- Violin Concerto ("La Primavera", The Four Seasons) for violin, strings & continuo in E ("Il cimento" No. 1), Op.8/1, RV 269
- Violin Concerto ("L'estate", The Four Seasons) for violin, strings & continuo in G minor, Op. 8/2, RV 315
- Violin Concerto ("L'autunno", The Four Seasons), for violin, strings & continuo in F major ("Il cimento" No. 3), Op.8/3, RV 293
- Violin Concerto, for violin, strings & continuo in F minor ("L'inverno," The Four Seasons; "Il cimento" No. 4), Op. 8/4, RV 297
- Adagio, for violin, strings & organ in G minor, T. Mi 26 (composed by Remo Giazotto; not by Albinoni): Arranged by Remo Giazotto
- Concerto Grosso in G minor ("Christmas Concerto"), Op. 6/8: Concerto grosso in G minor, per la notte di natae,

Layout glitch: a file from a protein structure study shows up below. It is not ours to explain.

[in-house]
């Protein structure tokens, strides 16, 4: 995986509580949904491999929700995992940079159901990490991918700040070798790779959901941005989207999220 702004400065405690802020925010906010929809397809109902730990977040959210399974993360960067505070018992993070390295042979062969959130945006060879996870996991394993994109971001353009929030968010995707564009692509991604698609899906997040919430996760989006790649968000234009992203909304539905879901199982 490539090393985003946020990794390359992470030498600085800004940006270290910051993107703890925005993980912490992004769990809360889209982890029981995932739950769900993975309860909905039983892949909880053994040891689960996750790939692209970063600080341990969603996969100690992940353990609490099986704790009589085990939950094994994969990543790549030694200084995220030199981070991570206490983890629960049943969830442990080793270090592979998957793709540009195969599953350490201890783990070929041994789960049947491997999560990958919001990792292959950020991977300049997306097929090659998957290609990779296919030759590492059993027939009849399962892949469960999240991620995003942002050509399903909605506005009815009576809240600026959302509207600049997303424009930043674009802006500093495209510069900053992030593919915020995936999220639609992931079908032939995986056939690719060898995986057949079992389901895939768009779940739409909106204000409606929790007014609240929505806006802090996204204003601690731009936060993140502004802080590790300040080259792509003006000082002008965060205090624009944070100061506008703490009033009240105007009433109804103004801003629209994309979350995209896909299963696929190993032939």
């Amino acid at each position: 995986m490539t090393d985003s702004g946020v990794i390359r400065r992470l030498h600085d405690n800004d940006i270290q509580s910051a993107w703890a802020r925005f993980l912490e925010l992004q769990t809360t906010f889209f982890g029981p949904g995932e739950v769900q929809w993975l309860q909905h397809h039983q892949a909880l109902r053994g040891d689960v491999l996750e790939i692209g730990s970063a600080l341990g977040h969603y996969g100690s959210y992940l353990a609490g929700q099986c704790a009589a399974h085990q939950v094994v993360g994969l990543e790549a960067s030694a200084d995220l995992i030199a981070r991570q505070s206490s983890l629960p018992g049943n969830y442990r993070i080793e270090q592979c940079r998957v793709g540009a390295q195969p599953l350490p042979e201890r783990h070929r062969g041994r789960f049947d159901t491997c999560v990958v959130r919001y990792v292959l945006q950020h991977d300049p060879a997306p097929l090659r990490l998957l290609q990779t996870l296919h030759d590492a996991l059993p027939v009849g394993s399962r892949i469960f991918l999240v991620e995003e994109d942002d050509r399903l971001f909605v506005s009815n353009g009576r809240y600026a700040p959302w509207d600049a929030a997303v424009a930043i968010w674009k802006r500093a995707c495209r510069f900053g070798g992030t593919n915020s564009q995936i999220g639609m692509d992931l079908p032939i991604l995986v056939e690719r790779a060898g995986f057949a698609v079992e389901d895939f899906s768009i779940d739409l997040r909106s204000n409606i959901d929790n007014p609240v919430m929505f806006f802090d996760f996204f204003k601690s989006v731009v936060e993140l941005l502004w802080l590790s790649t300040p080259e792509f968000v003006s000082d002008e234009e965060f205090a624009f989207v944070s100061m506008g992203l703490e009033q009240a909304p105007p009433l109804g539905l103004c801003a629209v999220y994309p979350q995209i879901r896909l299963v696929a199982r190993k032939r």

Since they are Baroque concertos for solo violin, strings, and continuo, Antonio Vivaldi's "Four Seasons" are most frequently played today with an acute awareness of period practice, and since the 1980s, recordings of performances in authentic style have proliferated. However, in the early '70s, when violinist Michel Schwalbé and conductor Herbert von Karajan recorded these perennial favorites with the Berlin Philharmonic, there was still a preference among musicians and listeners alike for the fuller and richer sound a modern string orchestra could provide, and the dominant way to play Vivaldi was straightforward and almost completely unadorned, without any of the embellishments or stylistic refinements brought about by early music scholarship. Therefore, this album of the "Four Seasons," packaged with performances of the so-called "Albinoni Adagio" by Remo Giazotto and the "Christmas Concerto" of Arcangelo Corelli, will appeal to listeners who grew up with romanticized string sonorities and a liking for Herbert von Karajan's strong style of conducting. While casual classical listeners may enjoy these energetic performances, and Karajan's fans will want the disc for the sake of completeness, this CD has become dated and is of little interest to students of period practice, except as a curiosity of how Vivaldi was once played in the 20th century. Deutsche Grammophon's sound is big and robust, and the music comes across with directness and clarity.